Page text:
Genoa Lights, a successful Indy Lights Team, has made a move unique to the auto racing industry. They have decided to offer out partial ownership in the team much like the horse racing industry. Known as syndication, it’s a successful technique of ownership that allows all team players to benefit from funds and allows each owner to experience a potentially excellent return on that investment. In addition, it assists in drawing the best talent to the team, making winning more probable, and draws good sponsors too.
We recently met with the President of Genoa Lights (Speedway Stables), Mark Olson, to learn more.
Julie- Tell us about the past success of Genoa Lights.
- Fastest lap and new track record at Palm Beach International Raceway during testing
- Fastest lap at Homestead-Miami Speedway during testing
- Fastest lap at Kentucky Speedway during testing
- Fastest lap at Sebring International Raceway during testing
- 1.5 seconds faster than the next closest car in the rain at the St. Petersburg race
- Pole position speed in qualifying and a second-place finish at the Long Beach race
Julie- What happened after that?
Mark– In June, (after an inspirational finish in the Freedom 100 on “Carb Day” at the Indianapolis Motor Speedway), Genoa decided to park the team and begin preparing for 2010. Genoa strategically decided to sit out the remainder of the season in order to preserve its resources for 2010 and beyond.
Julie- This ended up benefiting the team, from what I hear. Tell us more.
Mark– Yes, this strategy appears to have paid off, with several veteran drivers and a handful of IndyCar® teams looking at Genoa to be a strong partner in 2010.
Julie- What triggered you to try syndication?
Mark– I actually had the idea to syndicate car racing teams before I ever started car racing. My first exposure to syndication was in the spring of 03 while attending the Masters Golf Tournament. We were staying in Aitken, South Carolina, which is a big thoroughbred horse community. I went out to watch the early morning training sessions and had breakfast at the diner where jockeys ate. It made for some interesting eavesdropping. Since then, I have met several owners and learned more about the business. And somewhere along the way, I wondered why someone had never applied the syndication business model to car racing? The last three years have been spent working the kinks out of the business model.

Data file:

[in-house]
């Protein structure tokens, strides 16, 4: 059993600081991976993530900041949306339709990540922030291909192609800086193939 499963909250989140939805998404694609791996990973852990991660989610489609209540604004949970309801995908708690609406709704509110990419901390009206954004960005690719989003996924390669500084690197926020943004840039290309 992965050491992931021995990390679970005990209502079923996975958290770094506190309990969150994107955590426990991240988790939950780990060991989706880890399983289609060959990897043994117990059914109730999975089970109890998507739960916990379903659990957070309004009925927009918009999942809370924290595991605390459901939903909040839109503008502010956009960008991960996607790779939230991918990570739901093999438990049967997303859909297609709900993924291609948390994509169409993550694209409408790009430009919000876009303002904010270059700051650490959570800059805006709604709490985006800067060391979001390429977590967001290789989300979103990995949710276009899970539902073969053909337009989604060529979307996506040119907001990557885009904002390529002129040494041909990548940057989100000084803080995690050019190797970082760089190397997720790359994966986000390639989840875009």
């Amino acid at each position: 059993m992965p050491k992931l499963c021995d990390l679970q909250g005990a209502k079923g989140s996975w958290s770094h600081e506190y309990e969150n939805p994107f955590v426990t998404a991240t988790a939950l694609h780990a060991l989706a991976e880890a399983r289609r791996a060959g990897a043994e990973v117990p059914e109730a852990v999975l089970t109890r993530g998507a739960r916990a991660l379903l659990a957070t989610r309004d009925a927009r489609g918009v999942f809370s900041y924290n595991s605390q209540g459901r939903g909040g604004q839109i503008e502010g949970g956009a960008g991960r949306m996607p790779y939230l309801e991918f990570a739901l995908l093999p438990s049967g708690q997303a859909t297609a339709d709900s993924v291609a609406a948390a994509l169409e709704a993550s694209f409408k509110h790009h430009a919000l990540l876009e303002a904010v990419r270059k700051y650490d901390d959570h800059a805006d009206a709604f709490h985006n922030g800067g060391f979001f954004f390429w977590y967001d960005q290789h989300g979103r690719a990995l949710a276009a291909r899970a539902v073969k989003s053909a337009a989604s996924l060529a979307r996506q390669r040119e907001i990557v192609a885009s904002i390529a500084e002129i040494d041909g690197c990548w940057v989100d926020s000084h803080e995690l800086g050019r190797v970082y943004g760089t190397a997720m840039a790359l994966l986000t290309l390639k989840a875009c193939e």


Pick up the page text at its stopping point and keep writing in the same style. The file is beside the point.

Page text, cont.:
Julie- What has been the response so far?
Mark– A lot of excitement. Everyone that I have personally introduced the idea to has been excited about the fresh approach, the opportunities and the numbers. Last night, over a holiday week, we sent out an introductory email to our fan mail list (about 550 members) and by morning we had 38 hits on the website. A 7% click through rate during evening hours during a holiday week is a great response for a typical email campaign and it gives us confidence to announce it to a larger audience. We are also using social marketing to spread the word.
Mark– The team owners will be able to attend (in person and via conference calls) our weekly team meetings where we will discuss operational issues, sponsorship, drive status, logistics, and the other day-to-day stuff. The owners also will elect a three member advisory board to assist in the day-to-day direction of the team.
We don’t expect that the team owners have the experience to actually run the team, although they may. But we feel it’s important that they are actively involved in the process, understanding all the moving pieces and buying in on the decision making.
Further, the systems will be in place to handle all of the event-based logistics. The team owners and guests will have VIP status to all the events and there is a ton of organizing that goes hand-in-hand with that. But we will get it all covered so team owners don’t have to.
Julie- Where do we go for more information?
Mark– Fill out the Information Request Form. We will get back to you quickly with any questions or concerns you might have.